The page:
A therapy dog has the power to change your life with their unconditional love. Their soulful eyes make you feel cared and it takes a simple wiggle for dogs to make you smile.
A therapy dog is trained to provide affection and love to people who are alone and need help. They could be people in hospitals, nursing homes, and retirement homes or people living in areas affected by a disaster. Scientific studies indicate that a therapy dog can help people suffering from anxiety disorders and autism.
Therapy dogs are very friendly and gentle. They are calm in all situations and they tend to enjoy being accompanied by humans. You often see these dogs in places like nursing homes and hospitals where therapy dog handlers often volunteer to bring their animal to help others.
A therapy dog can remedy many problems. Dog owners rarely suffer from depression because they have a companion they can trust.
People who live with a therapy dog have lower blood pressure, even during stressful situations. If you have a therapy dog, your dopamine and serotonin levels will remain high, helping you stay relaxed and happy.
Therapy dogs help people through difficult times. You can benefit from the company of a therapy dog if you fall into any of the following categories.
Apart from traditional help, therapy dogs can also help people by providing them emotional support due to their tremendous emotional healing abilities. People going through difficult situations and suffering from anxiety or stress can make positive changes in their life with the help of a therapy dog.
Here are three main benefits of therapy dog training.
People suffering from Post-Traumatic Stress Disorder (PTSD) can benefit from the company of a therapy dog. Studies have indicated that therapy dogs can provide emotional support for veterans and other people who suffer from PTSD.
Since dogs are a symbol of love, care, and home, they have natural therapeutic benefits to humans who spend time with them. You may have seen someone volunteering a therapy dog and helping people feel at home.
Therapy dogs can be hugely beneficial for those who find it difficult to relieve stress caused by a traumatic event. Sometimes, kids may find it difficult to face a convict in the court and that could prevent them from standing up for justice. Therapy dogs can help people feel calm and at home so that they can face tough situations.
A therapy dog is not a service dog. Service dogs are trained to provide a specific service while therapy dogs only offer emotional help.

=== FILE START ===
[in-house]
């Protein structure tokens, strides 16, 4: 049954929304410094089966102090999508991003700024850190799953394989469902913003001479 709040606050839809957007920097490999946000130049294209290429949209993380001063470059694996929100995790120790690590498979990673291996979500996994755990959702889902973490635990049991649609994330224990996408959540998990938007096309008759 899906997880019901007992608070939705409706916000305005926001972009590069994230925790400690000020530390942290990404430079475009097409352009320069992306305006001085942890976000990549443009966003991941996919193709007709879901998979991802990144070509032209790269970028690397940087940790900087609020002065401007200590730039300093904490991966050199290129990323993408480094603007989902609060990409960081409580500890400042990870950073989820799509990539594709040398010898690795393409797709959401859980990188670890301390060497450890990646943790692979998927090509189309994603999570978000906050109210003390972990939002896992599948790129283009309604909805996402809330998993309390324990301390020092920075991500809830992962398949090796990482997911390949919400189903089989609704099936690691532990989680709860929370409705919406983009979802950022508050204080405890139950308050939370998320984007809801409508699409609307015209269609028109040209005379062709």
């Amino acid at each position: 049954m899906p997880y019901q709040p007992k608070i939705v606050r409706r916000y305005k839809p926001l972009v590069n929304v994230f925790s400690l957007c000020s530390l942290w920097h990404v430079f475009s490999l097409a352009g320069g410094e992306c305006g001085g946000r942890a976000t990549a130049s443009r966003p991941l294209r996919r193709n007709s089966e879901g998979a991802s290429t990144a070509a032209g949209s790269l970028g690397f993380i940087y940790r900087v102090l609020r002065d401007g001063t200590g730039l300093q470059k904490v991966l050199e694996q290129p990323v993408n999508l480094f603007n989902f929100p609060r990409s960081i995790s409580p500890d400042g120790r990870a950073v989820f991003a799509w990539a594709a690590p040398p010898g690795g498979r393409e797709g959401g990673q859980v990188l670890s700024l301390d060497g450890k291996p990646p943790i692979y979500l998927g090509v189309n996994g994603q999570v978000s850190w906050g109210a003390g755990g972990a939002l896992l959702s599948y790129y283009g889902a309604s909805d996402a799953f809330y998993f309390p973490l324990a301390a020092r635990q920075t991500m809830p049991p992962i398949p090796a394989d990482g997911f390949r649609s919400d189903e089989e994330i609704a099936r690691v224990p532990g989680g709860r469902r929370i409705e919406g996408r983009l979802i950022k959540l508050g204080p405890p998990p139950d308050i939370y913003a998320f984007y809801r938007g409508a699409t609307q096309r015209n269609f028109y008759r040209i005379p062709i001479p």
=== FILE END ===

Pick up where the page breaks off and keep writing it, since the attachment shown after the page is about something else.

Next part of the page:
Although being around gentle animals provides comfort and reduces stress, NOT all dogs are fit to become a therapy dog. A dog that’s naturally calm and affectionate would make a great candidate for therapy dog training.
It’s easy to train a dog into a therapy dog if it has certain special characteristics.
Apart from these basic characteristics, your dog should be healthy and well-groomed for therapy dog training.
It’s important to prepare your puppy to become a therapy dog so that training her is easy. Here are some lifestyle changes you may consider for your puppy when you plan to train her into a therapy dog.
To train your puppy to be a therapy dog, you need to begin by developing a trusting relationship with her.
Trust is one of the most important characteristic for a therapy dog and you have to start developing it as soon as your first interaction with your dog occurs. Once your puppy is comfortable with you being around, walk her out of home and socialize. Meet new people and provide your puppy with positive and reinforcing interactions. This will help her develop trust with humans in general.
You don’t always need a professional trainer for obedience training for your puppy. You can start these exercises at home and develop accurate communication with your pet.
For basic obedience training, you need an area where you can practice with your dog free from distractions, treats and toys, a short and a long training leash, and training lessons. Each session usually lasts about 15 minutes.
It’s important to set realistic expectations and end training sessions on a positive note.
To train a dog into a therapy dog, follow these simple steps.